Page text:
Objective 1.1: Your Book, An Overview

Objective 1.1: Your Book, An Overview

Objective 1.1 Purpose

Over the course of Phase I, we will telescope between different layers of your book. This objective’s activities focus squarely on the book level and guide you in cultivating “double vision” for your project. You’ll see it both as a collection of ideas that do work within your discipline and as an intellectual object whose features (evidence, framing, organizing principle, discipline) dictate the type of work it can do.

Time Investment

Expect to spend 2–3 hours on this objective. Do not spend more than 4 hours on this objective. Remember that this curriculum is iterative, so work quickly and move on, even if you’re not 100% satisfied with what you produce. If necessary, pretend that you have a non-negotiable meeting with me by the end of this week (or tomorrow, if following the accelerated work plan) and you must submit your work to receive feedback.

Common Stumbling Blocks

Let’s go over a few common difficulties book authors encounter in Phase I as a whole and in Objective 1.1 in particular.

Writing too much.

This Phase I curriculum intentionally limits your writing to force you to distill and prioritize your ideas, which in turn will guide you to produce a more coherent book.

Aiming for perfection.

The Phase I curriculum is iterative, so you will revisit and refine the material you produce here later in Phase I. Aim to get your documents 80% accurate. Do not spend more than 90 minutes on Objective 1.1.

Incorrectly identifying your book’s framing.

Consciously or not, many authors of first books have internalized an erroneous belief: that scholarly monographs must make grand claims that permanently revolutionize their field. Put the opposite way, they believe that it is not enough for a book to merely make claims about the corpus under consideration, even if those claims have broader implications. As a result, they put enormous pressure on themselves to figure out “their big intervention” and always find their book falling short of this benchmark. This objective helps you unpack that belief by showing you that it is absolutely acceptable for your book to teach lessons about its corpus first and to lay out the broader implications of those lessons second.

Reluctance to admit the modesty of the claims you can make based on your evidence.

This stumbling block relates directly to the previous one. Many first book authors are reluctant to admit that the claims they can reasonably make based on their evidence are more modest than they think a book’s claims “should be.” Keep in mind, though, that if you ask yourself challenging questions now about the limits of the claims you can make given your evidence, you will eventually produce a much stronger and more convincing book. Moreover, identifying these limits will ensure that you represent the book accurately to potential publishers.

Treating the activities as confirmatory rather than exploratory.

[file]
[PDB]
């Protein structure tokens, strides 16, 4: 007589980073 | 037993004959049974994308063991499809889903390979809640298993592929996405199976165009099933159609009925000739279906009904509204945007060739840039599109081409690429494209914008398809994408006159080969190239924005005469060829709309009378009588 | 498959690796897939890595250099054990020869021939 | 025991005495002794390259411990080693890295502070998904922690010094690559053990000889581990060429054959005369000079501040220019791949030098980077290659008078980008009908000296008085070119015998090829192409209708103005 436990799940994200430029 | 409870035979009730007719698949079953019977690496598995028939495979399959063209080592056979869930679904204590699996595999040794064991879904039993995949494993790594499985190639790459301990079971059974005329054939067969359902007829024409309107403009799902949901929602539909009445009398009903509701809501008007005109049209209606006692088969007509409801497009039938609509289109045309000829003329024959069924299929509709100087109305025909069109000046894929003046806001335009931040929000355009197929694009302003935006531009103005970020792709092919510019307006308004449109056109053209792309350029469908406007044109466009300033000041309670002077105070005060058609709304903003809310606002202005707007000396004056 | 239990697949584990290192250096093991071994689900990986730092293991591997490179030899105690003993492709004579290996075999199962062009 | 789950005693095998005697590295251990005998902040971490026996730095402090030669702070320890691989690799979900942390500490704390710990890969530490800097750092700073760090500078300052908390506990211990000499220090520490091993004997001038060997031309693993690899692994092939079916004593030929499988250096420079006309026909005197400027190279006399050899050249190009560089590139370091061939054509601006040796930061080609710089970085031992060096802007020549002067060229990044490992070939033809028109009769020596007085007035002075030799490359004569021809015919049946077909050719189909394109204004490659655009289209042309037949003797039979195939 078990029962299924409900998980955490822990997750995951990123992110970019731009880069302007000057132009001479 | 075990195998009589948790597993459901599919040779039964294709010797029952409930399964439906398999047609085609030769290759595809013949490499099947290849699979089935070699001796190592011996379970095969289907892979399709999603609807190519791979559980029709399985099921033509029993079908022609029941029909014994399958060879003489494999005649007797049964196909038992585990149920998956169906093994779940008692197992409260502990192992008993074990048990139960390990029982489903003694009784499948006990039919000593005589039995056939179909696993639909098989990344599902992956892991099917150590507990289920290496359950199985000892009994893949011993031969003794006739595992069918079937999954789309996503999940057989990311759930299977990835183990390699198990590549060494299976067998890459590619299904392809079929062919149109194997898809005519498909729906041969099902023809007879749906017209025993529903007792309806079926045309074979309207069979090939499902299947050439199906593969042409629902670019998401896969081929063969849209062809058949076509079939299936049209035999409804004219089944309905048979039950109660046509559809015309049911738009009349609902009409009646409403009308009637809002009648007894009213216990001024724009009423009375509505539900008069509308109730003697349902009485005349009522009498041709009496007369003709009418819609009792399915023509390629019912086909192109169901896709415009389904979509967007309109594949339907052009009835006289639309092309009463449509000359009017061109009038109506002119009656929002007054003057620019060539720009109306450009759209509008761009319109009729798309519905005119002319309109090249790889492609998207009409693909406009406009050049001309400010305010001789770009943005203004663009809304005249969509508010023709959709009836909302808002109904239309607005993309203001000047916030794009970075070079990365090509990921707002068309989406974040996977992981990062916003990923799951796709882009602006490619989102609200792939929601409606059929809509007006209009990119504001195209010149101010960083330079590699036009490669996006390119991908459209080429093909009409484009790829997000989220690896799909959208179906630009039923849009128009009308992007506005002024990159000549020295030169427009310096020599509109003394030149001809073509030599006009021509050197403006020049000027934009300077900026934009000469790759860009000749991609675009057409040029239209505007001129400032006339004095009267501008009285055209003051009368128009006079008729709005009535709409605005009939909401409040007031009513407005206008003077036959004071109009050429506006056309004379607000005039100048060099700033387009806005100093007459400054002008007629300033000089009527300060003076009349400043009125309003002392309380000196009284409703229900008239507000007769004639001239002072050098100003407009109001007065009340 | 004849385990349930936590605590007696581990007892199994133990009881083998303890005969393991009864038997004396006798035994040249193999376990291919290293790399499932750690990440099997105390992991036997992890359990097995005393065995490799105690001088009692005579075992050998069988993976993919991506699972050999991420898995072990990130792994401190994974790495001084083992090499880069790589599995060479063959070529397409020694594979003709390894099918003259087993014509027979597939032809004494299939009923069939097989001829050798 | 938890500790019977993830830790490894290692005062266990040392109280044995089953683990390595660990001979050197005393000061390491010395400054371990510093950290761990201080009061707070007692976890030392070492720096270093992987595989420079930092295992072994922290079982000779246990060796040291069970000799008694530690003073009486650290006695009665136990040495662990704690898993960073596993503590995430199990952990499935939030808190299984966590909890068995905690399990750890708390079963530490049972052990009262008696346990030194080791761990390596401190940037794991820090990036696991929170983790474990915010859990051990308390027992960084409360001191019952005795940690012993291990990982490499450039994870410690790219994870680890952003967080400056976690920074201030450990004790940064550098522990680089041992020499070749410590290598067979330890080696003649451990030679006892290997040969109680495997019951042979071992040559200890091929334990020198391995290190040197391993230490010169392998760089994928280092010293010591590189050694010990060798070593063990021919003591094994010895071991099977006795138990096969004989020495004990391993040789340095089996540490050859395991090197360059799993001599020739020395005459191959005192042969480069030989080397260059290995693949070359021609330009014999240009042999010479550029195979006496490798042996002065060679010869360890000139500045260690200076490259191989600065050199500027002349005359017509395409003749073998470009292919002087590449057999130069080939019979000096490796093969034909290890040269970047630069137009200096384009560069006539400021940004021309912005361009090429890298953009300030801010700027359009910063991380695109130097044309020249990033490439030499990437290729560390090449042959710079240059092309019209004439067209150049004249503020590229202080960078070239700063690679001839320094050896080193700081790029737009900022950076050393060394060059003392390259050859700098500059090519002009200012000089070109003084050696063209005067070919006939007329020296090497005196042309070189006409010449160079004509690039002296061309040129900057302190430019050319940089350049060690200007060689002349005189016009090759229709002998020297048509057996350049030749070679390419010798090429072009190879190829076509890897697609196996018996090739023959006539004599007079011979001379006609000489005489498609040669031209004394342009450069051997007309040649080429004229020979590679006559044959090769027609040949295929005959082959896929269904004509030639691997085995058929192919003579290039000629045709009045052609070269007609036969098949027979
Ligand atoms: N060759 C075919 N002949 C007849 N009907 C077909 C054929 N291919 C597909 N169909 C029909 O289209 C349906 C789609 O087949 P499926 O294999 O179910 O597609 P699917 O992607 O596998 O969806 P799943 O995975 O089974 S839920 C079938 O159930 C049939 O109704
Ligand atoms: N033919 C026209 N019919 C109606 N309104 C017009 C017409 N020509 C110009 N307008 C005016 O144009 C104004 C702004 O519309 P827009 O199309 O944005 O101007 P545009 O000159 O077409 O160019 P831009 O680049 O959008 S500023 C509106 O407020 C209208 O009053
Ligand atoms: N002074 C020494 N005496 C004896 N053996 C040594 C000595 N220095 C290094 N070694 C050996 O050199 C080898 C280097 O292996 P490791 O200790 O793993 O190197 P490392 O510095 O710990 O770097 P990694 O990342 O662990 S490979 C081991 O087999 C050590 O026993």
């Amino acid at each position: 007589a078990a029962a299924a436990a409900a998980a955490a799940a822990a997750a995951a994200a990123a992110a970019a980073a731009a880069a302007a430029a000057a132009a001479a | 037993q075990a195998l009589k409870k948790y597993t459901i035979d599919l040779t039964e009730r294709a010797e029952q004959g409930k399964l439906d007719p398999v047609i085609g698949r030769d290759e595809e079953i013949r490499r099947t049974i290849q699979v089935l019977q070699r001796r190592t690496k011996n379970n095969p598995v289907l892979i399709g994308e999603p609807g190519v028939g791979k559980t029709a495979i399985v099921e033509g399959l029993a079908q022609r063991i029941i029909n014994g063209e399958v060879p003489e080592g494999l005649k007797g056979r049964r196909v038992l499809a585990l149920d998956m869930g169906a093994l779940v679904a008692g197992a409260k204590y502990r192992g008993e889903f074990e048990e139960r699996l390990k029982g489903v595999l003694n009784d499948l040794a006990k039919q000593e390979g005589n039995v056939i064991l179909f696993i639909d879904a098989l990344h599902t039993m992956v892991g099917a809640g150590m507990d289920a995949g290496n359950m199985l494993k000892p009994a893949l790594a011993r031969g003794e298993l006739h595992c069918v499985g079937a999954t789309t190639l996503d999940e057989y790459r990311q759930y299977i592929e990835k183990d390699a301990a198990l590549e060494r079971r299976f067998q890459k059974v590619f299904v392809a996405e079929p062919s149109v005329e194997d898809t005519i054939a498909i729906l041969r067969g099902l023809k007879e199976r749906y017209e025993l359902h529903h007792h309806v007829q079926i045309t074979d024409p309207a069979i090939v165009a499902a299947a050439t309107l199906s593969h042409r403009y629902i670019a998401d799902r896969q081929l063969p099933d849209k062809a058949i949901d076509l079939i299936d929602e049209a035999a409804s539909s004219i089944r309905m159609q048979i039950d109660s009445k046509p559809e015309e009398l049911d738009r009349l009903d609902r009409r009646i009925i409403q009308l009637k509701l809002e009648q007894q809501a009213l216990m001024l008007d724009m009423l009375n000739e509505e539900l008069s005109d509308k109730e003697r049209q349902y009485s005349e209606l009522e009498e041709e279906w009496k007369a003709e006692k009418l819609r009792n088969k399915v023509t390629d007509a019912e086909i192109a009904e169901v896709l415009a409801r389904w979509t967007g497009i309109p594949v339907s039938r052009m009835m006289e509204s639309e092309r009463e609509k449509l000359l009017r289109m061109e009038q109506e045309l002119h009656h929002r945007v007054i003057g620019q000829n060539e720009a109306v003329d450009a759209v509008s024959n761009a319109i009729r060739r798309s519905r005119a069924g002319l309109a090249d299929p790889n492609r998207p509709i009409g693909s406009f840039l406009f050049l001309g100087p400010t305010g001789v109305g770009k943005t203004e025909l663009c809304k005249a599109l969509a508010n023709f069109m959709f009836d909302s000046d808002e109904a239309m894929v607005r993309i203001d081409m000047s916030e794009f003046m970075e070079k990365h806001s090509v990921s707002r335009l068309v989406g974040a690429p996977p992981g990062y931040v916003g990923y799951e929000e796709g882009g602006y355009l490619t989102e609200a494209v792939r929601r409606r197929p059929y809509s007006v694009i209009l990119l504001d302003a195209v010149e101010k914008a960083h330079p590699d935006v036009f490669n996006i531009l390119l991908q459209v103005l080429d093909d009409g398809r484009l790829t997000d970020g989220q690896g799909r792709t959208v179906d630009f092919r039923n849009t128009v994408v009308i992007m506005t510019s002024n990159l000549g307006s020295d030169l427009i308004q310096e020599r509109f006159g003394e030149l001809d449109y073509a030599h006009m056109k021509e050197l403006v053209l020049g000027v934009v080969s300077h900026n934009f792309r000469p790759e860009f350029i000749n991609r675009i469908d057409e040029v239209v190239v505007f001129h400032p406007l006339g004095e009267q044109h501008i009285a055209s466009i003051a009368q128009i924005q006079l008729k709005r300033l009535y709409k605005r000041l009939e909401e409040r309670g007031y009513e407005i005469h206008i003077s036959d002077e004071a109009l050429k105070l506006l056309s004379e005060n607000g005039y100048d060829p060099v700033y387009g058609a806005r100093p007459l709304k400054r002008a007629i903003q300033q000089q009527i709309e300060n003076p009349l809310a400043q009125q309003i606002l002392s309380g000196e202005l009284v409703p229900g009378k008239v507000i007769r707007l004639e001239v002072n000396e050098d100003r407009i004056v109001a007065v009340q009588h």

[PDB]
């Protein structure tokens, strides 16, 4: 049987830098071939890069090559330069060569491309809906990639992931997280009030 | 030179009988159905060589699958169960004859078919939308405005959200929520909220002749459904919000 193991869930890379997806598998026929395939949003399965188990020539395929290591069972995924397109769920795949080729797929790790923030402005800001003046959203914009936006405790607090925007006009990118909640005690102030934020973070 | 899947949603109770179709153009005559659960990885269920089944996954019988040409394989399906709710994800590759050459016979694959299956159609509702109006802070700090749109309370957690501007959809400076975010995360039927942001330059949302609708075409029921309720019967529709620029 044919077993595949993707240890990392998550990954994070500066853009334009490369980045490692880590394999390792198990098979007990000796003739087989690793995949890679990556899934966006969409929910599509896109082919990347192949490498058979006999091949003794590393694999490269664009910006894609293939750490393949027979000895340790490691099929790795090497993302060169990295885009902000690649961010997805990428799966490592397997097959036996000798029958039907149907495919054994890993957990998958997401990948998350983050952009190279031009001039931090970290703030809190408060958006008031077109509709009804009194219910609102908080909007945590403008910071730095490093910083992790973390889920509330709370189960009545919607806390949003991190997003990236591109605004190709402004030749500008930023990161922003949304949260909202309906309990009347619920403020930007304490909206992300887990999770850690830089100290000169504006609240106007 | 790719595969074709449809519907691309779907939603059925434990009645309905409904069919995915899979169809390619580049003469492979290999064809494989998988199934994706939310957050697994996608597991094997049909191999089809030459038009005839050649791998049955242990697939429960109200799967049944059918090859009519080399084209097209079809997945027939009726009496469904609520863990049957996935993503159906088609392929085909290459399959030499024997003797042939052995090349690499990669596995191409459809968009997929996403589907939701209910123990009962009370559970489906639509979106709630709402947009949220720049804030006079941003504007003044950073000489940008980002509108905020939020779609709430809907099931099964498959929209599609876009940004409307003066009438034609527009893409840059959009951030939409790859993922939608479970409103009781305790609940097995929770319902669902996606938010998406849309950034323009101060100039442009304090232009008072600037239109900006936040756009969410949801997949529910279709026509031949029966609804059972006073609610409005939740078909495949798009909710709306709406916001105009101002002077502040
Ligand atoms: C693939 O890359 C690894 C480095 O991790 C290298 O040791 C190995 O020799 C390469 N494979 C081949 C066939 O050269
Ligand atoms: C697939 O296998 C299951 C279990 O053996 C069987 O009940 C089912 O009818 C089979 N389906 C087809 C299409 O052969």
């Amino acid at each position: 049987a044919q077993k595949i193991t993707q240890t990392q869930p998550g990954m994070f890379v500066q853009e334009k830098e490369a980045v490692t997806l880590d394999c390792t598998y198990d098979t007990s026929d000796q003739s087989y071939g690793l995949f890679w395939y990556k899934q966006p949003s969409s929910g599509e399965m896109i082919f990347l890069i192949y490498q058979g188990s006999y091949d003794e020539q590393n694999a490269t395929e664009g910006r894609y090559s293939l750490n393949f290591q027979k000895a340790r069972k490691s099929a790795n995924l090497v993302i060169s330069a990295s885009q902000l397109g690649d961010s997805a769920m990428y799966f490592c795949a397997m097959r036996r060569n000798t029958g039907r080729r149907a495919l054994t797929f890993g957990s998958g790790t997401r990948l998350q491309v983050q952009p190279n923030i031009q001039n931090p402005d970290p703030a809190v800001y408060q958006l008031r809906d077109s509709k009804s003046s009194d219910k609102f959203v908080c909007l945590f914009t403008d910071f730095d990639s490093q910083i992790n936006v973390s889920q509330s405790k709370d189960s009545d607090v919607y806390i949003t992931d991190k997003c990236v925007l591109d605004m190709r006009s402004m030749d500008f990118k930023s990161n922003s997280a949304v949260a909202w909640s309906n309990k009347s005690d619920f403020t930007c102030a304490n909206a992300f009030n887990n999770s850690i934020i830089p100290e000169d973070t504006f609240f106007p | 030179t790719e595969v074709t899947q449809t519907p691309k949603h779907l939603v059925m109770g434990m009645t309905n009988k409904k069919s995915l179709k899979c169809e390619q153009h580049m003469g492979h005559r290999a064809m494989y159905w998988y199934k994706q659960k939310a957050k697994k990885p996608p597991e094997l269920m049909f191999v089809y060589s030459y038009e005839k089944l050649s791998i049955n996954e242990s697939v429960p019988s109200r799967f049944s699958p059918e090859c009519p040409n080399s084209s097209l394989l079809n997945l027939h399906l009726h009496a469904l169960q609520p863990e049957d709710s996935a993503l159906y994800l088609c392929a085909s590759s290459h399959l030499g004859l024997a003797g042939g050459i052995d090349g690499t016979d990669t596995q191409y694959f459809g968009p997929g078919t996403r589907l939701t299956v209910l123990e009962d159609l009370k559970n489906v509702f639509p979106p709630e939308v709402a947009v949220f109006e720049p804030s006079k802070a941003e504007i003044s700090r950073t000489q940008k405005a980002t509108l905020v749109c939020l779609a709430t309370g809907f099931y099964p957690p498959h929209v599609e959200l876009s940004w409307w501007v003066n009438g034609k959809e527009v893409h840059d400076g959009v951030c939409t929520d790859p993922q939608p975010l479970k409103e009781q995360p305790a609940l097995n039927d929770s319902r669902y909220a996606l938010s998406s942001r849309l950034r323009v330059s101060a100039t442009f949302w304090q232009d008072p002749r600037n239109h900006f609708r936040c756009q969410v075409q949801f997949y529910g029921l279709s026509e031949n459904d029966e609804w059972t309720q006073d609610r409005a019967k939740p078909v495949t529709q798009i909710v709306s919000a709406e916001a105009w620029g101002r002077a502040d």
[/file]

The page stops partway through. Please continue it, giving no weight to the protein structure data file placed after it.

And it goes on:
Remember that Phase I is designed to challenge you to ask difficult questions about your book and reshape it in ways that do justice to your ideas. As one boot camper put it: “We study our books like scientific objects.” To do so successfully, you will need to approach your book (and these activities) with the right mindset: hold your current understanding of your book lightly, view your book project through the lens of curiosity, and be willing to interrogate many of the assumptions you have made (knowingly or not) about your book. Those who think they already “know everything” about their book and want Phase I to merely confirm this knowledge tend to overlook serious flaws in their book’s overall premise or structure. Those who approach Phase I in an exploratory mode, in contrast, tend to make choices that, while sometimes painful or difficult, produce stronger and more coherent books in the end.

Common Discoveries in Objective 1.1

Completing each objective will give you new insight into different aspects of your book. Here are common discoveries authors of first books experience at this point:

You gain a more “objective” view of your book.

This will likely be one of the first times you see your book with a relatively objective lens.

You discover that your book’s main purpose is to make claims about its corpus, and that’s OK.

If reading the stumbling block about framing resonates with you, you will likely find that this objective allows you—perhaps for the first time—to accept that while your book has implications that extend beyond the corpus you study, its main work is to make claims about that corpus. Remember: this is perfectly acceptable for monographs—especially first ones!

You gain new insight into the relationship between the claims you can make in a piece of writing, the questions you can ask, and the evidence you have.

You likely know about this relationship intuitively, but you will find that this objective, by forcing you to articulate it, helps you understand it more viscerally and concretely.